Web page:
I am actively looking for others to remove. Those who object to guys like Travis Crabtree and Thunderballs being banned from this site are urged to consider leaving of their own volition — please. The knives are out and, as I put it two years ago, “the house is being tented and the bugs will be killed.
“Interesting, thoughtful, well-phrased opinions of any kind are eternally welcome here. But the uglies, mark my words, are getting the boot.
“I believe in beauty, redemption, catharsis and the daily cleansing of the soul. I live for the highs of the mind — for the next nervy retort, impertinent crack, witty turn of phrase, turnaround idea or wicked joke. And I know — we all know — that blunt-gruff reactions and persistent ideological ranting works against the flow of such things.
“I will not permit the infinite array of reflections about life, movies and politics that could and should appear on Hollywood Elsewhere to be suppressed or pushed aside by the relentless hammerhead barking of a small cadre of ideological Mussolinis, tough guys, hardballers and friends of Bill O’Reilly.”
“These things gotta happen every five years or so, ten years. Helps to get rid of the bad blood. Been ten years since the last one.” — Clemenza to Michael Corleone in Francis Coppola‘s The Godfather (1972).
The independent voters who voted against the the last two years on Tuesday were and are children — little people feeding off emotion (i.e., lethargy) and unconcerned with hard facts. Because “no matter your view of President Obama, he effectively saved capitalism,” N.Y. Times columnist Timothy Egan pointed out on 11.2. “And for that, he paid a terrible political price.”
It was Obama’s fault, yes, that he and his spokespersons failed to convey pertinent facts. You can’t expect children to engage themselves, buckle down and seek out facts — they have to be told and shown. But facts are still facts.
“The banking system was resuscitated by $700 billion in bailouts started by Bush (a fact unknown by a majority of Americans), and finished by Obama, with help from the Federal Reserve. It worked. The government is expected to break even on a risky bet to stabilize the global free market system. Had Obama followed the populist instincts of many in his party, the underpinnings of big capitalism could have collapsed. He did this without nationalizing banks, as other Democrats had urged.
“Saving the American auto industry, which has been a huge drag on Obama’s political capital, is a monumental achievement that few appreciate, unless you live in Michigan. After getting their taxpayer lifeline from Obama, both General Motors and Chrysler are now making money by making cars. New plants are even scheduled to open. More than 1 million jobs would have disappeared had the domestic auto sector been liquidated.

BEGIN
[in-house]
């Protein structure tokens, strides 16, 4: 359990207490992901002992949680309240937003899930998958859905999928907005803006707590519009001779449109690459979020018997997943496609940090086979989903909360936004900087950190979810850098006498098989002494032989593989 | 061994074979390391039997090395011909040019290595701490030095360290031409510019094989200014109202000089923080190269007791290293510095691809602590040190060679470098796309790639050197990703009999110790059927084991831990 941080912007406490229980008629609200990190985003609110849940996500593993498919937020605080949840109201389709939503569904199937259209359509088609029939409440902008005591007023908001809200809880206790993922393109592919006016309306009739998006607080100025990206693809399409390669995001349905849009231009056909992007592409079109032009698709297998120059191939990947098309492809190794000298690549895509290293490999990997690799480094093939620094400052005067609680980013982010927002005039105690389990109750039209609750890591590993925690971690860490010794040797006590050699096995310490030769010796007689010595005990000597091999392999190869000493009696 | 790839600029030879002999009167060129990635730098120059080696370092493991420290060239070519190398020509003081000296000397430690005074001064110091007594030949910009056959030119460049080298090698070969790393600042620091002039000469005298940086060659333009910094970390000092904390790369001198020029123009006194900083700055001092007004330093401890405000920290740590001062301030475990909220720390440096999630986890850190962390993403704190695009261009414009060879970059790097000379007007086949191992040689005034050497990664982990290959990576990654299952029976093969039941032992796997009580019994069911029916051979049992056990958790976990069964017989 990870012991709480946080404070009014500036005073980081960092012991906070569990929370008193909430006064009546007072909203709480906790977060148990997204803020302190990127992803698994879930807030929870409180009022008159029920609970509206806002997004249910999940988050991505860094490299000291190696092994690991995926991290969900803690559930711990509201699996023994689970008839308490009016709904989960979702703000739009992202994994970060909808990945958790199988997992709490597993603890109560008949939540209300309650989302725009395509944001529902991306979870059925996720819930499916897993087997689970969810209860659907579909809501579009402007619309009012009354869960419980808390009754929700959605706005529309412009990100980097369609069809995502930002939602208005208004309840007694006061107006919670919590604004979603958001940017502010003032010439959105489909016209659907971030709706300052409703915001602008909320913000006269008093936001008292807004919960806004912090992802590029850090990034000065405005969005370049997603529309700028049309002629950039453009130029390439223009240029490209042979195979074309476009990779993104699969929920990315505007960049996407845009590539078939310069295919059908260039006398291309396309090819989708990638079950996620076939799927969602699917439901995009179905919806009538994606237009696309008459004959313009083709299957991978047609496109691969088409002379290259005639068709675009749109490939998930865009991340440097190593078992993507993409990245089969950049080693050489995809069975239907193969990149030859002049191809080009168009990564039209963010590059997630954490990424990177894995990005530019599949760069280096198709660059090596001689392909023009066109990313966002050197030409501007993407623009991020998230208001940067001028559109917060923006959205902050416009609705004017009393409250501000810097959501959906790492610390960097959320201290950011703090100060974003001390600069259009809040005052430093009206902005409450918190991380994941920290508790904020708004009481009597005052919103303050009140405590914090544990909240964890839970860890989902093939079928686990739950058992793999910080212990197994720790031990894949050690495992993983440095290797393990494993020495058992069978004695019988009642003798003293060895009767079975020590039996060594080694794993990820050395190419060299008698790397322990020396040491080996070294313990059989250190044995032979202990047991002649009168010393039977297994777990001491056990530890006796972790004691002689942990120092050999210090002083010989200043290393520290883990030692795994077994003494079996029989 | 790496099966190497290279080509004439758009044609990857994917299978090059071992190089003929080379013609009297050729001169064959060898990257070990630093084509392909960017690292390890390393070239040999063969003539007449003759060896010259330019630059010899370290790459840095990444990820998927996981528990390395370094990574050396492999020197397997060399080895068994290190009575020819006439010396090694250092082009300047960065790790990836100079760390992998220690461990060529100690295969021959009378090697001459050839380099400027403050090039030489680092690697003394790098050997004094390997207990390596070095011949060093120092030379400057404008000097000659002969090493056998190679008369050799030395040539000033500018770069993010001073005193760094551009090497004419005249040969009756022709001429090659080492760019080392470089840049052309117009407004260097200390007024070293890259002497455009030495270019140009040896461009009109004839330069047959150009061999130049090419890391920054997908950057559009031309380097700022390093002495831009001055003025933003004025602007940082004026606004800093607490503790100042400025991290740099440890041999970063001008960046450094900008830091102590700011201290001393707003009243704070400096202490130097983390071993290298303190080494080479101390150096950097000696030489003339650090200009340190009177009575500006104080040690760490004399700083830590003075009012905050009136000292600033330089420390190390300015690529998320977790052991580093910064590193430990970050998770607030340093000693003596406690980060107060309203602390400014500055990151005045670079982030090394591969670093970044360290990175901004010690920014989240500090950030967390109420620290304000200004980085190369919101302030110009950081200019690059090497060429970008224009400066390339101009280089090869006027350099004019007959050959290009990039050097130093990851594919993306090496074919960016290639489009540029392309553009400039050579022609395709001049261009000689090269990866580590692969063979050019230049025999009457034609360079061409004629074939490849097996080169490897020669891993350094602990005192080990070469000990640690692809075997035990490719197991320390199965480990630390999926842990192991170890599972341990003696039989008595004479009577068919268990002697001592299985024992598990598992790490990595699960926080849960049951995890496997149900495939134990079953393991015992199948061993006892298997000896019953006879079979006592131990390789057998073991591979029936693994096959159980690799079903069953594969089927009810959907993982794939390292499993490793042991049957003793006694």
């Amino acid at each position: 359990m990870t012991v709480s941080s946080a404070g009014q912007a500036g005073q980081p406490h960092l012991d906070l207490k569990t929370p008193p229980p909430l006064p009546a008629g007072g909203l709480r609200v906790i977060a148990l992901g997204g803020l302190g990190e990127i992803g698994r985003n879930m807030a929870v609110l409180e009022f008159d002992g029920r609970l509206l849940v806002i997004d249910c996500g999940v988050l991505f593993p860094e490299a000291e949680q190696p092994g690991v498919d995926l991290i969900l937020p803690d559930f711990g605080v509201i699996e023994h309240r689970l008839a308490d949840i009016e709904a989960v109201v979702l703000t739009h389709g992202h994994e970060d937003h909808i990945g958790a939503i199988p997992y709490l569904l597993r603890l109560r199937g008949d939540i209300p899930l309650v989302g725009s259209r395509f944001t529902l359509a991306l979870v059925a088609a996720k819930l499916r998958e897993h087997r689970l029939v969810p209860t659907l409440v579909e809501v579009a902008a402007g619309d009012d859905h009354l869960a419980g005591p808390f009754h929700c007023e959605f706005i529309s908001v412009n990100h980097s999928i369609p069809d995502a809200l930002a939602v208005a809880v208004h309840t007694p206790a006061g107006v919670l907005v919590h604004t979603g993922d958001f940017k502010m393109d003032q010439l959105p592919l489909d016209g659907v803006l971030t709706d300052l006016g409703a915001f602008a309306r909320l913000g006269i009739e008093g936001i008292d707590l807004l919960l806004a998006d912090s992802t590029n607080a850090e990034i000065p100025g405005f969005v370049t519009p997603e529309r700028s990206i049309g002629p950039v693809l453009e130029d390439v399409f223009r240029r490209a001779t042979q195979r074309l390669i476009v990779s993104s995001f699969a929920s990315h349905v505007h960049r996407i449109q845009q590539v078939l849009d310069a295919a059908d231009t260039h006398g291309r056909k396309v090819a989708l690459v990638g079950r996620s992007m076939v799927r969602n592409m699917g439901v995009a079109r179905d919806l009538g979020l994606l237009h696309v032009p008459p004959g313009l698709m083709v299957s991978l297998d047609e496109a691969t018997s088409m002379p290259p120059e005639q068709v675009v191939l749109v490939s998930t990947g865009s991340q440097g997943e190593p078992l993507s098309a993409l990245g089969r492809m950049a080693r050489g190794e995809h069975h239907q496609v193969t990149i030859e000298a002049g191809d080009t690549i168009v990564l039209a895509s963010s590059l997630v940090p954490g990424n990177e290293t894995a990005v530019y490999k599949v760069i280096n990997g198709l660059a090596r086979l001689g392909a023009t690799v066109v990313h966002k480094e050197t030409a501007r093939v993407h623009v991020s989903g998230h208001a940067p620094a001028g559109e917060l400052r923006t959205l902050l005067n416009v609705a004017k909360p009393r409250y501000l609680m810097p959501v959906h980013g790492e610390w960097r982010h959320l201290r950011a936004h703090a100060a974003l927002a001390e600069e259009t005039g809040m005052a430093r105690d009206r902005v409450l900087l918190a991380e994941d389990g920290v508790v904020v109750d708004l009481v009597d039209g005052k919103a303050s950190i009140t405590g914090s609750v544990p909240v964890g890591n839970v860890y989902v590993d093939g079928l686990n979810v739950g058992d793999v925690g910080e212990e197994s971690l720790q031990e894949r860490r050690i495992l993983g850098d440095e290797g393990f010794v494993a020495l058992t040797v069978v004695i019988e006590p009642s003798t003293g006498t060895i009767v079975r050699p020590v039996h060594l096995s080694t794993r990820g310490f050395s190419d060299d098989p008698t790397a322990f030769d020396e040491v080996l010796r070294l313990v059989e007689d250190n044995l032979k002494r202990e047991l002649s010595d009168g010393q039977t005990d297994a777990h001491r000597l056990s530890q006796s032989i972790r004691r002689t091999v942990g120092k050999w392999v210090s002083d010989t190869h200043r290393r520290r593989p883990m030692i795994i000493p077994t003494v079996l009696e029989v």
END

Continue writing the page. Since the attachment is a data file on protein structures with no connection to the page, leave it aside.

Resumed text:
“Yes, an industry was saved, and the government will probably make money on the deal — one of Obama’s signature economic successes.
“Interest rates are at record lows. Corporate profits are lighting up boardrooms; it is one of the best years for earnings in a decade.
“All of the above is good for capitalism, and should end any serious-minded discussion about Obama the socialist. But more than anything, the fact that the president took on the structural flaws of a broken free enterprise system instead of focusing on things that the average voter could understand explains why his party was routed on Tuesday.
“Obama got on the wrong side of voter anxiety in a decade of diminished fortunes.
Nobody gets credit for preventing a plane crash. ‘It could have been much worse!’ is not a rallying cry. And, more telling, despite a meager uptick in job growth this year, the unemployment rate rose from 7.6 percent in the month Obama took office to 9.6 today.
“Billions of profits, windfalls in the stock market, a stable banking system — but no jobs.
“Of course, the big money interests who benefited from Obama’s initiatives have shown no appreciation. Obama, as a senator, voted against the initial bailout of AIG, the reckless insurance giant. As president, he extended them treasury loans at a time when economists said he must — or risk further meltdown. Their response was to give themselves $165 million in executive bonuses, and funnel money to Republicans this year.
“President Franklin Roosevelt also saved capitalism, in part by a bank ‘holiday’ in 1933, at a time when the free enterprise system had failed. Unlike Obama, he was rewarded with midterm gains for his own party because a majority liked where he was taking the country. The bank holiday was incidental to a larger public works campaign.
“Obama can recast himself as the consumer’s best friend, and welcome the animus of Wall Street. He should hector the companies sitting on piles of cash but not hiring new workers. For those who do hire, and create new jobs, he can offer tax incentives. He should finger the financial giants for refusing to clean up their own mess in the foreclosure crisis. He should point to the long overdue protections for credit card holders that came with reform.
“And he should veto, veto, veto any bill that attempts to roll back some of the basic protections for people against the institutions that have so much control over their lives – insurance companies, Wall Street and big oil.
“They will whine a fierce storm, the manipulators of great wealth. A war on business, they will claim. Not even close. Obama saved them, and the biggest cost was to him.”